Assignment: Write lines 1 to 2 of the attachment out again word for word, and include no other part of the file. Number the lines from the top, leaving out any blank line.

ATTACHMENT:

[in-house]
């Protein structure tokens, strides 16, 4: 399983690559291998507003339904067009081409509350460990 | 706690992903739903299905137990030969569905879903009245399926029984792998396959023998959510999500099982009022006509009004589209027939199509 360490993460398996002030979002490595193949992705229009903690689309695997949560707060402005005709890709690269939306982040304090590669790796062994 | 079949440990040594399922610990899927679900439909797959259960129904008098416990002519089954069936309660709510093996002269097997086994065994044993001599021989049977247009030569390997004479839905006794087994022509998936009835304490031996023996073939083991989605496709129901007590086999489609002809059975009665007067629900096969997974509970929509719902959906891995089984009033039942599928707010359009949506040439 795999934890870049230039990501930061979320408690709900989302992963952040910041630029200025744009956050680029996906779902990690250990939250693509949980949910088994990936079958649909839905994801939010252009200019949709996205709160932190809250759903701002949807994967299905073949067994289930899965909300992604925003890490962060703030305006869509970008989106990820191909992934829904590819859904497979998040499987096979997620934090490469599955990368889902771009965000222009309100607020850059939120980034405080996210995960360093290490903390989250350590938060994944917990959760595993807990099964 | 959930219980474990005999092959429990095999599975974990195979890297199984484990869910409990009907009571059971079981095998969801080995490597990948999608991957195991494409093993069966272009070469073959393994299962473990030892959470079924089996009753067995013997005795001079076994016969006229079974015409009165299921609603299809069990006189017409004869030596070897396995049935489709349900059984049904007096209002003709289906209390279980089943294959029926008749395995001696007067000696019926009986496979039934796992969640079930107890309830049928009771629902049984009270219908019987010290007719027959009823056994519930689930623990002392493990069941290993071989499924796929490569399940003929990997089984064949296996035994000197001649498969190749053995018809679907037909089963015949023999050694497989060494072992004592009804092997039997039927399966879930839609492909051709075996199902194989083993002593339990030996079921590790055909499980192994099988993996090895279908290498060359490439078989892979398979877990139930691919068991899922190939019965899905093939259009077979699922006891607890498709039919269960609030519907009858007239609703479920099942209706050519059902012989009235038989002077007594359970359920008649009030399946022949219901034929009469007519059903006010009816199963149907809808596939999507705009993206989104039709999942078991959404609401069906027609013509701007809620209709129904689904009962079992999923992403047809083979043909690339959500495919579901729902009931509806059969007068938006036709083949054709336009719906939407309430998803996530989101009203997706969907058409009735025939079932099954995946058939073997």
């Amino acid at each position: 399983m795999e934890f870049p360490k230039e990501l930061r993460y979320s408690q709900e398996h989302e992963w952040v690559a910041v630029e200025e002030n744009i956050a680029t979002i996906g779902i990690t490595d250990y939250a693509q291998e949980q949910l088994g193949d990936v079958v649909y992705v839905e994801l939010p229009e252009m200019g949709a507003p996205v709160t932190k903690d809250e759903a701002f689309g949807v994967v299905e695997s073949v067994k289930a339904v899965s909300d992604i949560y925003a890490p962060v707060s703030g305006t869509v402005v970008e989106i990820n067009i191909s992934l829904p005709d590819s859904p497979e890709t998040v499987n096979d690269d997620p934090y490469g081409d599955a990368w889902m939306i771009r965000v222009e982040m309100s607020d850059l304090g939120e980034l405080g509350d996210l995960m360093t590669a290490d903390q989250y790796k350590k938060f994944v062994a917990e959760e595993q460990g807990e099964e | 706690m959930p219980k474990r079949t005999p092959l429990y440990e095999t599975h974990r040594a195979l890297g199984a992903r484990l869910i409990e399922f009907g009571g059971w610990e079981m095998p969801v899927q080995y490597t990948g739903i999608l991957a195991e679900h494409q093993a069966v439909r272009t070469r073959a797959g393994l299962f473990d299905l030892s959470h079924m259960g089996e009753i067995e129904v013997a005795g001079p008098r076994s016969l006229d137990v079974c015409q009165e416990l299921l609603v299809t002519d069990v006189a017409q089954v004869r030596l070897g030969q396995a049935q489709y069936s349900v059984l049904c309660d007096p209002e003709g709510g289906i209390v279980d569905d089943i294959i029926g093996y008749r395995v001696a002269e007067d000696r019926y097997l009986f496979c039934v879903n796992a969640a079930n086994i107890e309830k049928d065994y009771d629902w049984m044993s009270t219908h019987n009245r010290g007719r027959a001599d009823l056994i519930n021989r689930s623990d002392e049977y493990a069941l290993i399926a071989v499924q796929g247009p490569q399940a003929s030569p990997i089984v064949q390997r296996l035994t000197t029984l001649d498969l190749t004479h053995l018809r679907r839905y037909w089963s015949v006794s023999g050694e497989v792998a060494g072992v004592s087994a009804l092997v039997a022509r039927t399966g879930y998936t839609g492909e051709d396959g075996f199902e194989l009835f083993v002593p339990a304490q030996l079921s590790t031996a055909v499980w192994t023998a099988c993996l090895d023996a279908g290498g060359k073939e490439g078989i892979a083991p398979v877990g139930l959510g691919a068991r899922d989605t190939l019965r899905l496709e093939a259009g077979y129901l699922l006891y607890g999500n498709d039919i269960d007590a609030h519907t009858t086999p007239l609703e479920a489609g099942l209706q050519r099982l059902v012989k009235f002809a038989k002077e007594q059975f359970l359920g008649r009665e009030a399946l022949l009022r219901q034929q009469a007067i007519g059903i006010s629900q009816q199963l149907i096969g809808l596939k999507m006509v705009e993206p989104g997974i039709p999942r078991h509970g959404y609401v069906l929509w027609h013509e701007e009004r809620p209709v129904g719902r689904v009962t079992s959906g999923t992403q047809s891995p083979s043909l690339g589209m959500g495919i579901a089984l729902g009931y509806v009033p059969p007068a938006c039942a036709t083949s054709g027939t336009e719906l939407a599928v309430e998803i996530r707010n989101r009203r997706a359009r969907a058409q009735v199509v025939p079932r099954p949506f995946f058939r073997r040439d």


[in-house]
């Protein structure tokens, strides 16, 4: 399983690559291998507003339904067009081409509350460990 | 706690992903739903299905137990030969569905879903009245399926029984792998396959023998959510999500099982009022006509009004589209027939199509 360490993460398996002030979002490595193949992705229009903690689309695997949560707060402005005709890709690269939306982040304090590669790796062994 | 079949440990040594399922610990899927679900439909797959259960129904008098416990002519089954069936309660709510093996002269097997086994065994044993001599021989049977247009030569390997004479839905006794087994022509998936009835304490031996023996073939083991989605496709129901007590086999489609002809059975009665007067629900096969997974509970929509719902959906891995089984009033039942599928707010359009949506040439 795999934890870049230039990501930061979320408690709900989302992963952040910041630029200025744009956050680029996906779902990690250990939250693509949980949910088994990936079958649909839905994801939010252009200019949709996205709160932190809250759903701002949807994967299905073949067994289930899965909300992604925003890490962060703030305006869509970008989106990820191909992934829904590819859904497979998040499987096979997620934090490469599955990368889902771009965000222009309100607020850059939120980034405080996210995960360093290490903390989250350590938060994944917990959760595993807990099964 | 959930219980474990005999092959429990095999599975974990195979890297199984484990869910409990009907009571059971079981095998969801080995490597990948999608991957195991494409093993069966272009070469073959393994299962473990030892959470079924089996009753067995013997005795001079076994016969006229079974015409009165299921609603299809069990006189017409004869030596070897396995049935489709349900059984049904007096209002003709289906209390279980089943294959029926008749395995001696007067000696019926009986496979039934796992969640079930107890309830049928009771629902049984009270219908019987010290007719027959009823056994519930689930623990002392493990069941290993071989499924796929490569399940003929990997089984064949296996035994000197001649498969190749053995018809679907037909089963015949023999050694497989060494072992004592009804092997039997039927399966879930839609492909051709075996199902194989083993002593339990030996079921590790055909499980192994099988993996090895279908290498060359490439078989892979398979877990139930691919068991899922190939019965899905093939259009077979699922006891607890498709039919269960609030519907009858007239609703479920099942209706050519059902012989009235038989002077007594359970359920008649009030399946022949219901034929009469007519059903006010009816199963149907809808596939999507705009993206989104039709999942078991959404609401069906027609013509701007809620209709129904689904009962079992999923992403047809083979043909690339959500495919579901729902009931509806059969007068938006036709083949054709336009719906939407309430998803996530989101009203997706969907058409009735025939079932099954995946058939073997």